Ivan’s hair and jacket flapped in the breeze as he hurried away from the bank. He held tightly a backpack full of wrapped bills. His heart pounded and he dared not look back.
He caught the cross-town bus and settled into a seat near the rear door. Half of a dozen passengers stared into oblivion. He got off at the corner of Highland and Bristol.
He walked to the Highland Terrace Apartments. He pressed the buzzer and the electronic door clicked. He walked in and knocked on the door of apartment 107.
The door unlatched. Ivan opened and walked in. He walked by a tall hefty man with a baby face oozing with evil. A narrow hallway led to a living room.
A man they called The Baboon sat on a couch with a TV remote flipping through the channels.
“My name is Ivan. I’m Omar’s brother.”
“Omar, the bread man,” Baboon said. “Always brought us the bread. We got his name from a faded sign painted on the side of an old grocery store. Seems like there used to be an Omar Bread. They call you Ivan The Terrible?”
Ivan grinned. “Omar was the black sheep. I’m the Ivan Not So Terrible.”
Ivan tossed the backpack on the coffee table in front of The Baboon.
“Is it all there?” The Baboon said still flipping through the channels.
“There’s a lot there,” Ivan said. “I didn’t count it. I was kinda rushed for time.”
The Baboon lifted the backpack by the straps. “That feels like enough. Do you want to stick around while we count it?”
“You’re kidding,” Ivan said. “Can’t any of your boys count that high?”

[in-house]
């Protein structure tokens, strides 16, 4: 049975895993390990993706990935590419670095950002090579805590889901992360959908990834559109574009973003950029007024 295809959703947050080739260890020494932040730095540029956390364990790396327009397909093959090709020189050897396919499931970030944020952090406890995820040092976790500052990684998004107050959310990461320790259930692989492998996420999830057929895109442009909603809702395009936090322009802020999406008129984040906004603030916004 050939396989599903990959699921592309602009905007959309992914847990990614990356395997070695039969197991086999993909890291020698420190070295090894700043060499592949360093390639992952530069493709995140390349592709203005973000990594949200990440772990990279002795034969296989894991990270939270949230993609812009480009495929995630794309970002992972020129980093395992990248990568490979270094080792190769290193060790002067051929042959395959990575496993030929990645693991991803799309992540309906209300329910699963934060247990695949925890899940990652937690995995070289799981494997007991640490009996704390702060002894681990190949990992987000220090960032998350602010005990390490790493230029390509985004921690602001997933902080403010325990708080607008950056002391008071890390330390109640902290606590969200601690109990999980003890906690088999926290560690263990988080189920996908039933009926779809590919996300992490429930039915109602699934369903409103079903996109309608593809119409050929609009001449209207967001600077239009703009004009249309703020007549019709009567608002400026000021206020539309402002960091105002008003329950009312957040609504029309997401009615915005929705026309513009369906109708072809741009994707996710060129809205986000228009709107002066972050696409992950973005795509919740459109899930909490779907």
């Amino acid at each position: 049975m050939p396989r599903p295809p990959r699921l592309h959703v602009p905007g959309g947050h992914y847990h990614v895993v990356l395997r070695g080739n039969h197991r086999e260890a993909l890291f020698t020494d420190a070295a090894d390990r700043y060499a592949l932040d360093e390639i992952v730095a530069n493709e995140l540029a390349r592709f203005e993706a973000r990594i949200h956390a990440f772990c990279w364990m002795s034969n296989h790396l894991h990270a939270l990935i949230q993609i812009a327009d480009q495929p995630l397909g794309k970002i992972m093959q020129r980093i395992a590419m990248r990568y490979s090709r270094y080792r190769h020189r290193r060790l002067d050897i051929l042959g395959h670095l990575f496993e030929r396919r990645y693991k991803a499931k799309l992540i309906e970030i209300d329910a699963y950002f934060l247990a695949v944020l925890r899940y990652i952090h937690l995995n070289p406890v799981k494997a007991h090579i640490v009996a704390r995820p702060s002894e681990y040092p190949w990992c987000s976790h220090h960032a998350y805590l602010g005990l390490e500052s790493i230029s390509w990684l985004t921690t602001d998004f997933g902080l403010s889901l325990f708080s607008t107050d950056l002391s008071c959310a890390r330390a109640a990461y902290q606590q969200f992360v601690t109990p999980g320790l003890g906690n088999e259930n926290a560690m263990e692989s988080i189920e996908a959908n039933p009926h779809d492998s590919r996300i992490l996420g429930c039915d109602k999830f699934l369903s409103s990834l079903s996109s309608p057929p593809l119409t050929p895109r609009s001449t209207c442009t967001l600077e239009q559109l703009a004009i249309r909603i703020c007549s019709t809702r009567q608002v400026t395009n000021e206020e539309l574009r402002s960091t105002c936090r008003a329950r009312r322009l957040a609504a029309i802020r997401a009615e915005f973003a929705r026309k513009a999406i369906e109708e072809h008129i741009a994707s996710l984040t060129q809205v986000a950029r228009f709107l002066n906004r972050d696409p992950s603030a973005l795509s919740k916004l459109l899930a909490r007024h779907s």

“Careful,” The Baboon said, “some of my guys are sensitive about their lack of education and opportunity, so I’d be careful.”
“This pays off my brother’s debt, right?” Ivan said.
“In full,” The Baboon said. “Pleasure doing business with you and your brother.”
“My brother won’t be working for you anymore,” Ivan said.
The Baboon continued and found a cartoon channel and stopped. “The old ones were funny. The ones now are crap. You know, that superhero crap, demons, explosions. The stuff is unreal.”
“And talking cats, dogs, and mice?” Ivan said.
The Baboon chuckled at something on the screen. “You’re right about your brother; he tried to settle his debt on his own. Didn’t go so well. So his debt became your debt. And now your debt is paid.”
“Good day, sir,” Ivan said and walked down the hallway. The big man opened the door and let him out.
Ivan reached the sidewalk and walked toward the bus stop.
He pulled his cell phone from his pocket and dialed The Baboon.
“Yeah,” The Baboon said.
“This is Ivan. Where’s my brother?”
“The bottom of a stone quarry east of town. He lost his footing.”
“What’s the difference between a Baboon and a bomb?” Ivan paused. “Don’t know, do ya? One is a baboon and the other is ba-boom! Yeah, not clever or funny. The backpack is about 12 ounces heavy. That’s the ba-boom. Now that’s funny.”
Ivan pushed the button on a remote detonator in his jacket pocket. He heard an explosion. A window in apartment 107 shattered and propelled violently outward.
“Not so terrible,” Ivan said.